Welcome Shop LED Lights, Here you can buy Grow lights are usually used for indoor gardening, plant propagation and food production, including led plant grow light, led grow lights, grow lights for plants, best led grow lights, growing plants indoors with artificial light, best grow lights, how to make grow lights for indoor plants, how to use grow lights for indoor plants, indoor hydroponics and aquatic plants. Although most grow lights are used on an industrial level, some small-scale/domestic usage of these lamps has also been found.
According to the inverse square law, the intensity of light radiating from a point source (in this case a bulb) that reaches a surface is inversely proportional to the square of the surface's distance from the source. So if an object is twice as far away, it receives only 1/4 the light. This is a serious hurdle for indoor growers, and many techniques are employed to use light as efficiently as possible. Reflectors are thus often used in the lamps to maximize light efficiency. Plants or lights are moved as close together as possible so that they receive equal lighting and that all light coming from the lamps wind up on the plants (rather than partly besides it). Often, the distance between lamp and plant is in the range of 24 inches (with incandescent lamps), up to 4 inches (with other lamps as compact, large and high-output fluorescent lamps). Many home gardeners cover the walls of their grow-room with a reflective material, or alternatively, white paint to maximize efficiency.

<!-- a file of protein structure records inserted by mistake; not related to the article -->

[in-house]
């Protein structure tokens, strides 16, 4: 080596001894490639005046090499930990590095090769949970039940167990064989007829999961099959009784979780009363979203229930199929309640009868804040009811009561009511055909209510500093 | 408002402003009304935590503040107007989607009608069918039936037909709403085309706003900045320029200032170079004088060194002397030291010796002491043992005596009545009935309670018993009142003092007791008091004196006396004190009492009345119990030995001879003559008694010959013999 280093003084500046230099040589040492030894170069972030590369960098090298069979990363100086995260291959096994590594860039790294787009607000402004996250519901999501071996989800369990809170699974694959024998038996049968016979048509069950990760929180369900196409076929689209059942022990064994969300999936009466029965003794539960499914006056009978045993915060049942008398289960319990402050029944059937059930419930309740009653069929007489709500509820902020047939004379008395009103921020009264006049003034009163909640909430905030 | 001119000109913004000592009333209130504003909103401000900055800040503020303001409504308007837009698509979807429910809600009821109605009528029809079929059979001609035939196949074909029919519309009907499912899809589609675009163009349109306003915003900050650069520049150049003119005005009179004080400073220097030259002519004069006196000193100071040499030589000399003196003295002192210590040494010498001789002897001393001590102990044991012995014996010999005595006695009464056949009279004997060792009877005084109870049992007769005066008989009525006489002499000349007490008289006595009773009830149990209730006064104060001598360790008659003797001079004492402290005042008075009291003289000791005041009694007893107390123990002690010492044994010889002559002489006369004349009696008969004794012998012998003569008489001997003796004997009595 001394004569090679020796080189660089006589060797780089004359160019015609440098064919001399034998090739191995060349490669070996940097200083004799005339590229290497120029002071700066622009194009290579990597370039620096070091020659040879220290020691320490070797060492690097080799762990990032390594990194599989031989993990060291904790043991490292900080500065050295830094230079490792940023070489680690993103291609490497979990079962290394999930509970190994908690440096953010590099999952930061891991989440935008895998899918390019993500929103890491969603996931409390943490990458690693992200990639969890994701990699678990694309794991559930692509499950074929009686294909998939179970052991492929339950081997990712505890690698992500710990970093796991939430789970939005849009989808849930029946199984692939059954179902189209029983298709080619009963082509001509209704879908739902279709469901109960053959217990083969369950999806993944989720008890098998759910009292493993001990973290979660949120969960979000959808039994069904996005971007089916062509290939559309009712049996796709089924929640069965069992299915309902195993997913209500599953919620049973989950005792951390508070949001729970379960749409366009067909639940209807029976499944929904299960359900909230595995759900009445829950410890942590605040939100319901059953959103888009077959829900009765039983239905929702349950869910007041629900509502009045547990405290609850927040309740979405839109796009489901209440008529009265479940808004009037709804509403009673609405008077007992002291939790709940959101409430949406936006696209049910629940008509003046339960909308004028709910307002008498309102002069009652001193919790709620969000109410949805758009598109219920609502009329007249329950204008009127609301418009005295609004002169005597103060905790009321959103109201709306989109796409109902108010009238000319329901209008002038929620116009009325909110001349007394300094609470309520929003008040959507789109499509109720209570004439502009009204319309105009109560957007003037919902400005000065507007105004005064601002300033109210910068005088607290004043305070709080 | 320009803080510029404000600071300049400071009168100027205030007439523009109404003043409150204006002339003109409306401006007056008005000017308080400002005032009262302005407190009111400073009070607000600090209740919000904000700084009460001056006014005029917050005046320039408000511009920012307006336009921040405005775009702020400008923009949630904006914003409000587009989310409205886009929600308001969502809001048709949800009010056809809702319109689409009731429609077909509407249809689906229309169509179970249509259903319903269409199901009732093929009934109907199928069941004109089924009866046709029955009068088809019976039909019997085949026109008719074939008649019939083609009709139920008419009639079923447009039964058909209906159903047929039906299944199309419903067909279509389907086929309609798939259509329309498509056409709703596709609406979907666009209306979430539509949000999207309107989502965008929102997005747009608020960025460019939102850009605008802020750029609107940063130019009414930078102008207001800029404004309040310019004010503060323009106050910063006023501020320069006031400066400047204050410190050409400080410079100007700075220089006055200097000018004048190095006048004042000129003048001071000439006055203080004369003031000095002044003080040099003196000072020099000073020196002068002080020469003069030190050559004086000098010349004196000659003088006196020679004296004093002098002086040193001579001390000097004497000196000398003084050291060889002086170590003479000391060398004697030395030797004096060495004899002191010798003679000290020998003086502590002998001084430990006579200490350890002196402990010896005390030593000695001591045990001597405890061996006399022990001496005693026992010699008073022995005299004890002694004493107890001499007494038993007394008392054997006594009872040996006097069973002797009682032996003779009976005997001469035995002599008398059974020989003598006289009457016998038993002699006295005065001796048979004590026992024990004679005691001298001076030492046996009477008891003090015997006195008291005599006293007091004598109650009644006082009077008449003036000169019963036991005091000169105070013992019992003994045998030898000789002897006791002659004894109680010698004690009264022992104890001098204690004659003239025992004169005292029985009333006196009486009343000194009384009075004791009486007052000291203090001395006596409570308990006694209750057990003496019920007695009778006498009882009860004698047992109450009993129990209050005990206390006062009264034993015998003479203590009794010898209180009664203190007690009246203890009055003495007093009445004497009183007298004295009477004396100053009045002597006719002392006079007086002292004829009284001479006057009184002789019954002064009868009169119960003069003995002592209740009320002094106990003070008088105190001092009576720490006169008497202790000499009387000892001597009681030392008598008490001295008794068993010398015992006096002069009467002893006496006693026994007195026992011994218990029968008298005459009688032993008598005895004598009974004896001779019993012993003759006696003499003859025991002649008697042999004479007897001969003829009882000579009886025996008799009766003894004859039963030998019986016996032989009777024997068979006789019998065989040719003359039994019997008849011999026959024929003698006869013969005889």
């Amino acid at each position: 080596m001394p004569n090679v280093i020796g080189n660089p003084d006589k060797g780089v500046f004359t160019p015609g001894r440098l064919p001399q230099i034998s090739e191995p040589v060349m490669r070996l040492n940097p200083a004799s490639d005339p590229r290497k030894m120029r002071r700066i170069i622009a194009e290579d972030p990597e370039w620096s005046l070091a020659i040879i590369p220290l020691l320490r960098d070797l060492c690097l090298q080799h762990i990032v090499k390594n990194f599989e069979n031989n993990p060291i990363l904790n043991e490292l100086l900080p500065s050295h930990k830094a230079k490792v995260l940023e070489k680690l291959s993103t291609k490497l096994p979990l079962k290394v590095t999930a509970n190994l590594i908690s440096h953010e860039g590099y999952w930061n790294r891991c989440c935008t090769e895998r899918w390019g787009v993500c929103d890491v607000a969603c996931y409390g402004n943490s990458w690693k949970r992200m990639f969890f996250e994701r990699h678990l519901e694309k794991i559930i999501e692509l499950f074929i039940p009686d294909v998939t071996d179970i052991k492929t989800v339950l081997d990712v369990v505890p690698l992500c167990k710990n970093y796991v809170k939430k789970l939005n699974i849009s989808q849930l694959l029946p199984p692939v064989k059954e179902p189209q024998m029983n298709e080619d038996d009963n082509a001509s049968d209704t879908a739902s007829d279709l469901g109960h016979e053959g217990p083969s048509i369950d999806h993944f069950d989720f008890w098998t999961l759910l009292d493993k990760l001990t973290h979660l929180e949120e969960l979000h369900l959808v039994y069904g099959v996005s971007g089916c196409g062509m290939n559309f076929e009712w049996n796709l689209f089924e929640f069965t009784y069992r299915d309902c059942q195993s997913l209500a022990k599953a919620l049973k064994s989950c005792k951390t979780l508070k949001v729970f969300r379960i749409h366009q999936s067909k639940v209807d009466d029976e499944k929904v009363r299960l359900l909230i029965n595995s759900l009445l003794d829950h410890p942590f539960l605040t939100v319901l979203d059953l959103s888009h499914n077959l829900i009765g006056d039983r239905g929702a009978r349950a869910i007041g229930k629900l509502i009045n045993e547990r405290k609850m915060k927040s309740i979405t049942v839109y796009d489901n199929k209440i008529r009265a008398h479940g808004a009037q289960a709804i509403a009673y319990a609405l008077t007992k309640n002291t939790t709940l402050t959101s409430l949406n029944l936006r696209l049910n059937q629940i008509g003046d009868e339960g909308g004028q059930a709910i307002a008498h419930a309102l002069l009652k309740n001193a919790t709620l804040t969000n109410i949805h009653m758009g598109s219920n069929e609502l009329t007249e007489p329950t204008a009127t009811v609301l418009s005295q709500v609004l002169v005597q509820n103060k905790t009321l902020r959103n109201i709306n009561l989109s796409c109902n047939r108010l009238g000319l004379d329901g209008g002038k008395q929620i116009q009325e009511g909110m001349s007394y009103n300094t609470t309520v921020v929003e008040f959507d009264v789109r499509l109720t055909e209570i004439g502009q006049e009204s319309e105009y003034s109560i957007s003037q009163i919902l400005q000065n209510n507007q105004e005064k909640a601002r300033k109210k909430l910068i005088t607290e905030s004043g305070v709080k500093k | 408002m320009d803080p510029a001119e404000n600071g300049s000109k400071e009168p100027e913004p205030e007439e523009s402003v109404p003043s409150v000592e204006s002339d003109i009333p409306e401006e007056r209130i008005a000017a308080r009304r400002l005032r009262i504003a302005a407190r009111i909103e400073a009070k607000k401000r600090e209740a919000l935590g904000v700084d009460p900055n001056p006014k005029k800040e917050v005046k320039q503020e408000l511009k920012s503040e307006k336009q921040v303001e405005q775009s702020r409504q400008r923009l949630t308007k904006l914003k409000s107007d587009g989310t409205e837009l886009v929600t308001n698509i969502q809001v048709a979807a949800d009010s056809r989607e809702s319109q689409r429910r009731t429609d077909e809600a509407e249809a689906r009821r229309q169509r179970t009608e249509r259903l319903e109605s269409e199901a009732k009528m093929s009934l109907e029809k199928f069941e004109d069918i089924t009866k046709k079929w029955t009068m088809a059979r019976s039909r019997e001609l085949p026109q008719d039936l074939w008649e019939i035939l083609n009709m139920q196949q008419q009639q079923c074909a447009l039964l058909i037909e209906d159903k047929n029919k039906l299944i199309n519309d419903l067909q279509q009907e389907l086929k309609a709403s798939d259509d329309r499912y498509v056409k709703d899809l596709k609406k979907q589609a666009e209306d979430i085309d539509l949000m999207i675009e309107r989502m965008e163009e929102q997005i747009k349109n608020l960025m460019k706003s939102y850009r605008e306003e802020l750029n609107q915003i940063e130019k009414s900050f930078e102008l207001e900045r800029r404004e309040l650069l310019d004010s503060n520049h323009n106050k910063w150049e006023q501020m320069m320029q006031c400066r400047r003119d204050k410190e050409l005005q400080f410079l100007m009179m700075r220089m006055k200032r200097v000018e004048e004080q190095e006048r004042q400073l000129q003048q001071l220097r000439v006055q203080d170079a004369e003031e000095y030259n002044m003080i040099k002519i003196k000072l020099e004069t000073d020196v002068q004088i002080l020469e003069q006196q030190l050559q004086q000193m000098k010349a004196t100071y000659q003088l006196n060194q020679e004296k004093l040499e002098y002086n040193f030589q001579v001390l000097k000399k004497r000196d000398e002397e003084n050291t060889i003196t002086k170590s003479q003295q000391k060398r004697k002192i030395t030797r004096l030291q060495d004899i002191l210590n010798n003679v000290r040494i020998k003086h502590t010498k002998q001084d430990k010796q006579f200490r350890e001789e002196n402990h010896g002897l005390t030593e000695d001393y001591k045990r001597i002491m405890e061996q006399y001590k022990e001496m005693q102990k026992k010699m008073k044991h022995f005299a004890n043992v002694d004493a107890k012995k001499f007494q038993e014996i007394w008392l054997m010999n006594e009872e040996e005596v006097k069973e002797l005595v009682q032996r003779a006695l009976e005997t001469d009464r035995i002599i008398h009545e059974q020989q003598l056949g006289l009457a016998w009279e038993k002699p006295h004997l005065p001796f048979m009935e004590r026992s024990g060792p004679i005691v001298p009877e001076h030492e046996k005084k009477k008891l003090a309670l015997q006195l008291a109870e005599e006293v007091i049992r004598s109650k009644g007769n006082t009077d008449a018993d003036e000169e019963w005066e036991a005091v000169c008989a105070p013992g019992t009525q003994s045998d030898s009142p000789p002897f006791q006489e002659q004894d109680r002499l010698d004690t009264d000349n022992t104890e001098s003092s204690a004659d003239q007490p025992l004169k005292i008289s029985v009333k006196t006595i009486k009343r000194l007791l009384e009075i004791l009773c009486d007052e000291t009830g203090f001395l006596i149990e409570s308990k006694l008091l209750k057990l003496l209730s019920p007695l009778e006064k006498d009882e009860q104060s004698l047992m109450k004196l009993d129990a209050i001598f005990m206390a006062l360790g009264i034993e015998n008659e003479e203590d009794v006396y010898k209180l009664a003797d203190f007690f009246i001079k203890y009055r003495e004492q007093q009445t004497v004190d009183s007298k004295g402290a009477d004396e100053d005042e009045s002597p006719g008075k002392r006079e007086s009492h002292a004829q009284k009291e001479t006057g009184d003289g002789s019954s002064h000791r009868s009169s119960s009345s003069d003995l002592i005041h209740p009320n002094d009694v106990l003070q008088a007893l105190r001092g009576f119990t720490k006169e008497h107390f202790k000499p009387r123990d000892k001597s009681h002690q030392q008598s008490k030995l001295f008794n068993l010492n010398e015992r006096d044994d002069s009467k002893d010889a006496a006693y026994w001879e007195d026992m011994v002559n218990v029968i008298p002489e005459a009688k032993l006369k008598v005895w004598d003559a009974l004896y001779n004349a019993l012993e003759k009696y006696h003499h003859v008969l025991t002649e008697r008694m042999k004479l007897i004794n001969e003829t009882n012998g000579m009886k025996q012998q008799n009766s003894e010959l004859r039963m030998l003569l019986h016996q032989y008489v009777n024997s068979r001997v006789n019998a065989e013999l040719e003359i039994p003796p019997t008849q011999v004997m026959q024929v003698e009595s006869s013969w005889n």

Light requirements of plants